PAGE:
As a personal aside, for me this project couldn’t have come at a better (or worse) time: with the seemingly unstoppable rise of national populism, xenophobia, distrust, fear, and outright hatred that accompanies (and leads to) elections results we’ve seen recently in Austria, Brazil, Hungary, Italy, and Sweden, along with ongoing far-right-ism in Poland, post-Brexit Britain, and in Trump’s Divided States of American.
And the nasty behaviour that comes with it; that is sanctioned by it.
In the years leading up to the United Kingdom European Union membership referendum on 23rd June 2016, and all the more so since, I have felt more and more profoundly ambivalent – not about being a citizen of the European Union but, rather, about being a British citizen.
In defiance of Teresa May, and her first speech as Prime Minister at the Tory Party in early October 2016, I have always felt that I was a citizen of the world, a citizen of nowhere, a global citizen.
I have a ‘freesa’ to prove it – a document issued at a kiosk operated by the Tunisian Pavilion at the Venice Biennale 2017 that permits me to imagine a utopia in which all human beings as planetary cosmopolitans can move freely from one nation to another to another to another…
I’m one of the lucky ones.
It is of course because of my own British passport that I have the right (and the choice) to tick, as I have been doing for almost a decade, the ‘White Other’ box on government documents, job application questionnaires, and so forth.
In Britain this term is used as a classification of ethnicity, for those of us who self-identify as white but are usually not from the UK, which makes for a diverse rag-bag of individuals. I started doing this because, first, I have the right and the choice to do it, as I’ve noted already, and, second, because, while I was born and brought up in England, I never felt that I was from England, that I was of England, that I belonged. Belong.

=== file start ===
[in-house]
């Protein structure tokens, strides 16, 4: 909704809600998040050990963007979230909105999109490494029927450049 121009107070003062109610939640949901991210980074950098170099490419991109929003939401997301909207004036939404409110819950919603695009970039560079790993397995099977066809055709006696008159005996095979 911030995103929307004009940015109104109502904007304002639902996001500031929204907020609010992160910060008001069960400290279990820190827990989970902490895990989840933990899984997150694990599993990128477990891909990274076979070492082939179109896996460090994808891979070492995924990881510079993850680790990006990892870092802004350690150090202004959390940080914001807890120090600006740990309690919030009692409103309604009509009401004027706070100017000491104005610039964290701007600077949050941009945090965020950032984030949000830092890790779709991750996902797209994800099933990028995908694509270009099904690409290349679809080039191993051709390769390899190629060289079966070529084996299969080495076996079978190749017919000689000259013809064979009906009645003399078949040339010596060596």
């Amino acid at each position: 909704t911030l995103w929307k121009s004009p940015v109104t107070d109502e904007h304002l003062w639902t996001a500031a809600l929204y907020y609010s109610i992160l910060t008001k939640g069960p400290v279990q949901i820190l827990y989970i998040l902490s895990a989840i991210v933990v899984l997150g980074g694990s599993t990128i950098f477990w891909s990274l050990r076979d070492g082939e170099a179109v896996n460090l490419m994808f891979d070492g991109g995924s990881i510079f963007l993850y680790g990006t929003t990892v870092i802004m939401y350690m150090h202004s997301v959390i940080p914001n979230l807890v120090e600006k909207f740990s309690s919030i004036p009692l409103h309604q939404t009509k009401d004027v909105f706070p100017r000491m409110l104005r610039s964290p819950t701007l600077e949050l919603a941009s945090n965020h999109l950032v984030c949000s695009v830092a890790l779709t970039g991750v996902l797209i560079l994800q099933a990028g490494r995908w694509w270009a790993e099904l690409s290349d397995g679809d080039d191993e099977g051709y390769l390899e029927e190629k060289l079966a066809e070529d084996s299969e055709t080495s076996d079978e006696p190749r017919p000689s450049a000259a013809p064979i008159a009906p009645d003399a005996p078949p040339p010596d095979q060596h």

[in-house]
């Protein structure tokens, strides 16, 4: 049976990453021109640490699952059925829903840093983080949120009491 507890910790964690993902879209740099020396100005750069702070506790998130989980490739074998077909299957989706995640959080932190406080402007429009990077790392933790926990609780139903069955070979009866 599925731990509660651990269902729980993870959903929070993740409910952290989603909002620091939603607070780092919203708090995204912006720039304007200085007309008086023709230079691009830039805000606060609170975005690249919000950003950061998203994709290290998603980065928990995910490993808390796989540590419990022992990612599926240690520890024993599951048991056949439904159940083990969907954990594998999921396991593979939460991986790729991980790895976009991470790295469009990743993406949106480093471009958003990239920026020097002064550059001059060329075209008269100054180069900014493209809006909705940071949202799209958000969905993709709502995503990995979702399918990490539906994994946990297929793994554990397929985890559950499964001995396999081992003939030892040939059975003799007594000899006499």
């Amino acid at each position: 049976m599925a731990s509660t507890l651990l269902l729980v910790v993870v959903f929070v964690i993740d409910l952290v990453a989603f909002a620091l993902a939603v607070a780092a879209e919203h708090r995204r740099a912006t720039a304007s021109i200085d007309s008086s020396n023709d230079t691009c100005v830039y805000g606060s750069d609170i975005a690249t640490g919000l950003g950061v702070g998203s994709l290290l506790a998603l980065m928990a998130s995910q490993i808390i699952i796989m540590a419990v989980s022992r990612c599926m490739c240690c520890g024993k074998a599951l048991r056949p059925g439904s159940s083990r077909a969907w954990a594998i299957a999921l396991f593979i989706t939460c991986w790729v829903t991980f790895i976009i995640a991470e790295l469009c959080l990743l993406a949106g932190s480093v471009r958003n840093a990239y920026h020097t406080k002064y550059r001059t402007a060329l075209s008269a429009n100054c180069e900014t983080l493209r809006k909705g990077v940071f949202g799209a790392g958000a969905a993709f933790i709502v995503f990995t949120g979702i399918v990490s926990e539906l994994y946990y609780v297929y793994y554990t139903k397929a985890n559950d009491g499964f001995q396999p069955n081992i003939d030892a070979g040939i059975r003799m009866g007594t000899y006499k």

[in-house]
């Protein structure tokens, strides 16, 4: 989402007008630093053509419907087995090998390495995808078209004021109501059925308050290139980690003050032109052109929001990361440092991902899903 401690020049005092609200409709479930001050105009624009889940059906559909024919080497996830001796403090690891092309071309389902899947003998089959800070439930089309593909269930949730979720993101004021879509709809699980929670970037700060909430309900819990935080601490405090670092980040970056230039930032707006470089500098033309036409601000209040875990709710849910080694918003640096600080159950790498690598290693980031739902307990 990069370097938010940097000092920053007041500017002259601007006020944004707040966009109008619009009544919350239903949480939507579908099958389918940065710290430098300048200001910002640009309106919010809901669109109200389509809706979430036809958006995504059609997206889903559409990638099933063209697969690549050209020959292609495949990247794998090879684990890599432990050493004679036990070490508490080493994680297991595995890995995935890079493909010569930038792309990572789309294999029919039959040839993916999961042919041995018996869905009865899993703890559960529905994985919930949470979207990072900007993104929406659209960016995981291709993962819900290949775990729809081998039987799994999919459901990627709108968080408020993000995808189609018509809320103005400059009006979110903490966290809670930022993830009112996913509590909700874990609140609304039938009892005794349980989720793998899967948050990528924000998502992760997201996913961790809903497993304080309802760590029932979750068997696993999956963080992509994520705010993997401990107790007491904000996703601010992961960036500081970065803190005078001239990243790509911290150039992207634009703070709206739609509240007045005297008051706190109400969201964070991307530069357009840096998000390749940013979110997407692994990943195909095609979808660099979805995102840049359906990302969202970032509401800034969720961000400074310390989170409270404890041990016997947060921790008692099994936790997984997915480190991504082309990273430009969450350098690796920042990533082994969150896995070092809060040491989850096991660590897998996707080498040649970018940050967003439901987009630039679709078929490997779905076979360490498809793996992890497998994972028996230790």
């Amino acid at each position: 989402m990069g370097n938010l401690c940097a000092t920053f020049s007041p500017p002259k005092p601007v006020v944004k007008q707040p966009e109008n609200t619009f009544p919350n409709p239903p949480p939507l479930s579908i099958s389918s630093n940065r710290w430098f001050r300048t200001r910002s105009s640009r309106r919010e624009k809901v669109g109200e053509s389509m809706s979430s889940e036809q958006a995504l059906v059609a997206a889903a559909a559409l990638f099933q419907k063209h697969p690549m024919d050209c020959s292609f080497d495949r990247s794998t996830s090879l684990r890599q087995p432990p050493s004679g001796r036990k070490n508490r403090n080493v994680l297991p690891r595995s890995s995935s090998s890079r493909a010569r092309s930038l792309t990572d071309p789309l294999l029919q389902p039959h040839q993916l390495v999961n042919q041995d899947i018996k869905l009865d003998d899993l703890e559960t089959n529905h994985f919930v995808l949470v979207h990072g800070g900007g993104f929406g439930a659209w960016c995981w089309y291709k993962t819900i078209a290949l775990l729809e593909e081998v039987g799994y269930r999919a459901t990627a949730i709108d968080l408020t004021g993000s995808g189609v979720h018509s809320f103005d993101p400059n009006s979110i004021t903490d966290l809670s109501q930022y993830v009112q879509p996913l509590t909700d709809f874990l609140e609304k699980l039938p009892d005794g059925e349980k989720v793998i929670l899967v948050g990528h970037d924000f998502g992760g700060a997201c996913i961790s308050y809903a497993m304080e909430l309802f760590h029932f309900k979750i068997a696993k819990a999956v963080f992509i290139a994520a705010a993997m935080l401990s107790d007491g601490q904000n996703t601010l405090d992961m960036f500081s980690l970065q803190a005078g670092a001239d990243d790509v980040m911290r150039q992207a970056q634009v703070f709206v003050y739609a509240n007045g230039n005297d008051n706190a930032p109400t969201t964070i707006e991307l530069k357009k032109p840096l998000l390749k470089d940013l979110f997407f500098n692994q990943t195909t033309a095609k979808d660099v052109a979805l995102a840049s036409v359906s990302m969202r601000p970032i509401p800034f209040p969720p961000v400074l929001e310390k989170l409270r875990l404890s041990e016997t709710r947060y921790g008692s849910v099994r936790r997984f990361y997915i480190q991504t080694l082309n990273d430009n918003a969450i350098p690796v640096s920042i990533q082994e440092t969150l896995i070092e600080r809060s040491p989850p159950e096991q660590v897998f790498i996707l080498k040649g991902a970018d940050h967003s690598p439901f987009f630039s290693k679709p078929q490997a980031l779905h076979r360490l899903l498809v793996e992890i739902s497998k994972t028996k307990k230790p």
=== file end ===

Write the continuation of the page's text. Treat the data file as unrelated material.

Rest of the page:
(Growing up in a single-parent household with a mother from Germany, who was assaulted regularly by anti-German hostility in the newspapers, on the street, in shops, and at the school gate can do that to a child.)
I’m a Londoner and do have a British passport, but over these last two and a half years I’ve become ever more estranged from this ever-more divided United Kingdom; it’s a feeling exacerbated daily by ever-more unsettling, infuriating, damaging, and saddening acts of prejudice. I’m privileged, and even for me it feels like death by a thousand cuts.
I’ve always relished ticking the ‘White Other’ box. It has always been a private pleasure, until now. No more.
Today is a good day to go public, to come out, to be out and proud of my own mixed-up-ness, such as it is. I am ‘White Other’, a German-Polish-Jew.
(It’s hardly compelling, but it’s what I am, it’s the best I’ve got, so it’ll have to do.)
Historically, being mixed up is rarely not pejorative: it is to be half-caste, quarter-caste, mixed breed, half-breed. It is to have mixed blood. It is mestizo, pardo, tisoy. It is kailoma, hāfu, and any and every term perceived negatively to describe a person of mixed race or ethnicity that, by very dint of being mixed up, will somehow influence adversely the ‘purity’ of a particular race or culture. (Miscegenation, derived from the Latin, mixticius, ‘mixed’, is also the root of mestizo; Caste, also from the Latin, castus, means pure.)
Talk to me about the benefits!
Standing on the shoulders of giants, I too honour and celebrate mixed-up-ness, in-between-ness, the fusing, the hybridizing, an inter-, cross-, and trans- combining and re-combining that is always and forever international, cosmopolitan, and planetary.
‘Mixed up, but in a good way…’ is an occasion to look to the future as mixed up, to a mixed up future, to a future of mixed-up-ness, to how we as artists, designers, artist-educators, teachers, curators, and museum and gallery professionals mightenvisage that future, and to do so in order not only to interpret the world, in various ways, but to change it.
Prove that you Belong, sorryyoufeeluncomfortable collective at Iniva, 2014
Photo credit: Barney McCann, courtesy of agency for agency Barby Asante & Teresa Cisneros
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